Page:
London Needs 40% More Recycling From Flats

In The London Assembly Environment Committee’s latest report, “Waste: Household recycling”, which was released yesterday, it was reported that there will need to be a 40 per cent increase in recycling in flats if the Mayor’s recycling target is to be met by 2030.

In addition, it added that measures such as limiting bin size, reducing the frequency of general waste collections and introducing fines for households that don’t recycle should all be considered urgently.

The London Plan could address recycling capacity in new developments to ensure new flats are equipped with the right recycling facilities, the report explained, citing the example of Milan, where municipal recycling increased dramatically by introducing food waste collections to all properties, including flats.

It also identified some particularly seasonal problems with Lindon’ recycling, including:

  • Londoners are set to use around 38,000 tonnes of paper and card this Christmas – that amount could wrap Big Ben more than 34,000 times.
  • Each year in London we throw away 890,000 tonnes of food from our homes, of which 540,000 tonnes (enough to fill 42,000 London buses) could have been eaten.
  • One year’s worth of a borough’s domestic food waste could generate enough electricity to power a local primary school for over 10 years.
  • Each London household will need to recycle 2000 more Christmas cards to reach the Mayoral recycling target of 42 per cent by 2030.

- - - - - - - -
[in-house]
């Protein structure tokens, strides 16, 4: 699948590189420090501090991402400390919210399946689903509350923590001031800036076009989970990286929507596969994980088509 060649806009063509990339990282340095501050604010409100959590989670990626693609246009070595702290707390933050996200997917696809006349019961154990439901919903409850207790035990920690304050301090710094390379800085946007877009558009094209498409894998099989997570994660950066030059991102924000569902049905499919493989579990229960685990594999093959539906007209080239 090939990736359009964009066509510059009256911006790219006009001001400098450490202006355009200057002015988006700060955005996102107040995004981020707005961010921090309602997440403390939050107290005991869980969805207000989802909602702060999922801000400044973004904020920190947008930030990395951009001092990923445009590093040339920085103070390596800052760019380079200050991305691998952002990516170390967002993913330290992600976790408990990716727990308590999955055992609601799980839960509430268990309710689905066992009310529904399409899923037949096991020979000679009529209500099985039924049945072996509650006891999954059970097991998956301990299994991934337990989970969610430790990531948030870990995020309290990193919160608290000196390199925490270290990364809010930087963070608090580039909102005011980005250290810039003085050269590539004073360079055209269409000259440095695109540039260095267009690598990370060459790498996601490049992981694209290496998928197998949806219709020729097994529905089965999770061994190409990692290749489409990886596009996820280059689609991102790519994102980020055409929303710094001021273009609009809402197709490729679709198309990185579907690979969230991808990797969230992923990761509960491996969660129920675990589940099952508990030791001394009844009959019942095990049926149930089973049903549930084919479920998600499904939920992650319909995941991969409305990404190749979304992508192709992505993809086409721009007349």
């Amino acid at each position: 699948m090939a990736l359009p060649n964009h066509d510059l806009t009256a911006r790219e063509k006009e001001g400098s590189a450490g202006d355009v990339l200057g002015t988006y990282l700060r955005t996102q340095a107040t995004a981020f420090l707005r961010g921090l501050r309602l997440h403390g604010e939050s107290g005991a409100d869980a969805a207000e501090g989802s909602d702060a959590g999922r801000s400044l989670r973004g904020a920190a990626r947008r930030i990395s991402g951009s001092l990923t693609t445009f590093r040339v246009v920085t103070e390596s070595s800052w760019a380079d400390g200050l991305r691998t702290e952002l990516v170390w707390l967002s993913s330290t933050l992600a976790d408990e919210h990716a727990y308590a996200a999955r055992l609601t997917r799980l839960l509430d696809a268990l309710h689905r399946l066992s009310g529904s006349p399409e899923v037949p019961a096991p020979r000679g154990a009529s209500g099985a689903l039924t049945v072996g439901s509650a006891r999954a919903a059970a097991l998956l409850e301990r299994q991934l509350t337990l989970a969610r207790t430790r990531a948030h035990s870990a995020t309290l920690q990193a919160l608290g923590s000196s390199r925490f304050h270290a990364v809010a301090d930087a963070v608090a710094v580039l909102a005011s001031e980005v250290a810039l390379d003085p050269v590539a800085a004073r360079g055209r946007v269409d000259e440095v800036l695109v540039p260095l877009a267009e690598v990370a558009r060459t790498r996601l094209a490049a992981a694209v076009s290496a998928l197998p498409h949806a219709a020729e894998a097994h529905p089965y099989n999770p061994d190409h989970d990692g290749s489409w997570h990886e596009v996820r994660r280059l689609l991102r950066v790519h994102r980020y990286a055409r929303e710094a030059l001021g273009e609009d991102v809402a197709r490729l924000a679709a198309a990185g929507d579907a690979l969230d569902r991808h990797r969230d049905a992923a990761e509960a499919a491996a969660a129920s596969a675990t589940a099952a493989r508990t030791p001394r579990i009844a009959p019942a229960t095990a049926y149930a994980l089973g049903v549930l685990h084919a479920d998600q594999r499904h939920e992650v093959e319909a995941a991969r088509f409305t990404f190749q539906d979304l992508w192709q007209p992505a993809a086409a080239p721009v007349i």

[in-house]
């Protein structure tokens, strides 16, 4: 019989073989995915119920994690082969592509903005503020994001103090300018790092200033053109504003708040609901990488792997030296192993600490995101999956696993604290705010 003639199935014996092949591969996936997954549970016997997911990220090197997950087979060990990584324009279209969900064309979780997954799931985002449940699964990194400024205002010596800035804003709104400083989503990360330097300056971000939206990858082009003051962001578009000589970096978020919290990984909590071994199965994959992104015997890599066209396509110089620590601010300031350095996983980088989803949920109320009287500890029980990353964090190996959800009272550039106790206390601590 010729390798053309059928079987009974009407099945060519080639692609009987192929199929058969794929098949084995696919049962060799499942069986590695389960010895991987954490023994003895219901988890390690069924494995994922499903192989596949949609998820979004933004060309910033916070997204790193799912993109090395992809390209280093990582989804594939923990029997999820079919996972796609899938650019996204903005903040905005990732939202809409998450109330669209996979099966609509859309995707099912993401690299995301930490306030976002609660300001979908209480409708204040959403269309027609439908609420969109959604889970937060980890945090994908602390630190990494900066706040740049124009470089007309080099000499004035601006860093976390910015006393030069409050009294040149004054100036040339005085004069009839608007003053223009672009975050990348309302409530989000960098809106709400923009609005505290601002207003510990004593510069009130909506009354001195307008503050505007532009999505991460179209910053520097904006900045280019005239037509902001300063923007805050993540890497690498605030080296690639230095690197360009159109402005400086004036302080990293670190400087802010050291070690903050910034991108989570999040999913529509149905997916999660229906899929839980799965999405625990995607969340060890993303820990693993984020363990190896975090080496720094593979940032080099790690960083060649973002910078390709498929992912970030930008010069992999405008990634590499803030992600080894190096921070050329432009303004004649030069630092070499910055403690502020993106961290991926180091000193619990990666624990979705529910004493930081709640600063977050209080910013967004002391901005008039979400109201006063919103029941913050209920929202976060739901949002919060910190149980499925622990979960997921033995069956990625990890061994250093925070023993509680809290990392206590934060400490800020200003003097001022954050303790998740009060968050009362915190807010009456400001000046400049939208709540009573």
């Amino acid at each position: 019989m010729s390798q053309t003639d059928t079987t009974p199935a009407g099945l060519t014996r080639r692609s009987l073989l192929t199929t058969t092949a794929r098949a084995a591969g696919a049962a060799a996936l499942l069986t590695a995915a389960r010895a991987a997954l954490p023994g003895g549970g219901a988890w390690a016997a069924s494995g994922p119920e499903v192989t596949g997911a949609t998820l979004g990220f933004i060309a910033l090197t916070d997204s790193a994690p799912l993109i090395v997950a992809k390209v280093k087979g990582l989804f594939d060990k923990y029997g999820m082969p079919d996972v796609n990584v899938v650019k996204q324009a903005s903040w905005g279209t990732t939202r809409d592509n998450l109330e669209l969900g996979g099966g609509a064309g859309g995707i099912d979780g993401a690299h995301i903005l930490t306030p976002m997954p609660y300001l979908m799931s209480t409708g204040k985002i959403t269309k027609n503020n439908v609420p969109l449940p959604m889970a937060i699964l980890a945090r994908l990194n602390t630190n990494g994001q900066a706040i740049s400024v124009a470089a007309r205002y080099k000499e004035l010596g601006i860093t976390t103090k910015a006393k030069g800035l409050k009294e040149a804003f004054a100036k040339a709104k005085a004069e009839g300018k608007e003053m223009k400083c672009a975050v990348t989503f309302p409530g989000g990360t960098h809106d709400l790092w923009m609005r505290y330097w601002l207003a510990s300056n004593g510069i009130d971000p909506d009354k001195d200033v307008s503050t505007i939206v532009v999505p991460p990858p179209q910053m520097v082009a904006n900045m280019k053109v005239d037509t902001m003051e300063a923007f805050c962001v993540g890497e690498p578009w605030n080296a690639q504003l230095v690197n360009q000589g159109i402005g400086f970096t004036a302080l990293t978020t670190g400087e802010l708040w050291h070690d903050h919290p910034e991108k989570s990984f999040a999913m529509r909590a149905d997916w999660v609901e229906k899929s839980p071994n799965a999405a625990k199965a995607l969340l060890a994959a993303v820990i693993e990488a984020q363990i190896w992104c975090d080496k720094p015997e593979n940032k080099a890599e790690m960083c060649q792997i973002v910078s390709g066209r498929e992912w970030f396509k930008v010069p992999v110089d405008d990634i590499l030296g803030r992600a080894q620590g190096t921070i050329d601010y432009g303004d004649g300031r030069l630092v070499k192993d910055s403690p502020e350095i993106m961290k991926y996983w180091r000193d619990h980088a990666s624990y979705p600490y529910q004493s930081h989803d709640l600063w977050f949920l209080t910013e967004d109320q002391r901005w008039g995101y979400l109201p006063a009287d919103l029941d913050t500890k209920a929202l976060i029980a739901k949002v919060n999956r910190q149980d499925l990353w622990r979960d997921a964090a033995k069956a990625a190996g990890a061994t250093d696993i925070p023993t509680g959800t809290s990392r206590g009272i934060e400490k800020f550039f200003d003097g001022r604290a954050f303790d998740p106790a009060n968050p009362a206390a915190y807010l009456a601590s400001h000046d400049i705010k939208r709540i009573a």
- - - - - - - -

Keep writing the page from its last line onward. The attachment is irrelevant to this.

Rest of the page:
• 85 per cent of London’s residents believe recycling makes a difference, yet our recycling rates remain some of the worst in the UK.

Leonie Cooper AM, Chair of the Environment Committee, said: “When Christmas is over, London will be left with thousands of tonnes of recyclable waste and perfectly edible food, a large proportion of which, will no doubt go to landfill or incineration.

“The recycling rates in London are laughable when compared to other major European cities, so we must take the issue more seriously. A new year is the perfect time to reflect and try to change old habits.

“With a rising population, scarce landfill space and more and more flats being built, time is running out to get a grip on this issue. Londoners need to be able to recycle more. It’s a win: win situation for the environment and for the tax payer. As the cost of sending waste to landfill increases, it’s the taxpayer who will end up footing the bill if recycling rates don’t improve.

The Mayor needs to take a real lead in increasing London’s recycling rates and efforts should be concentrated on getting more flats to increase their recycling levels.”


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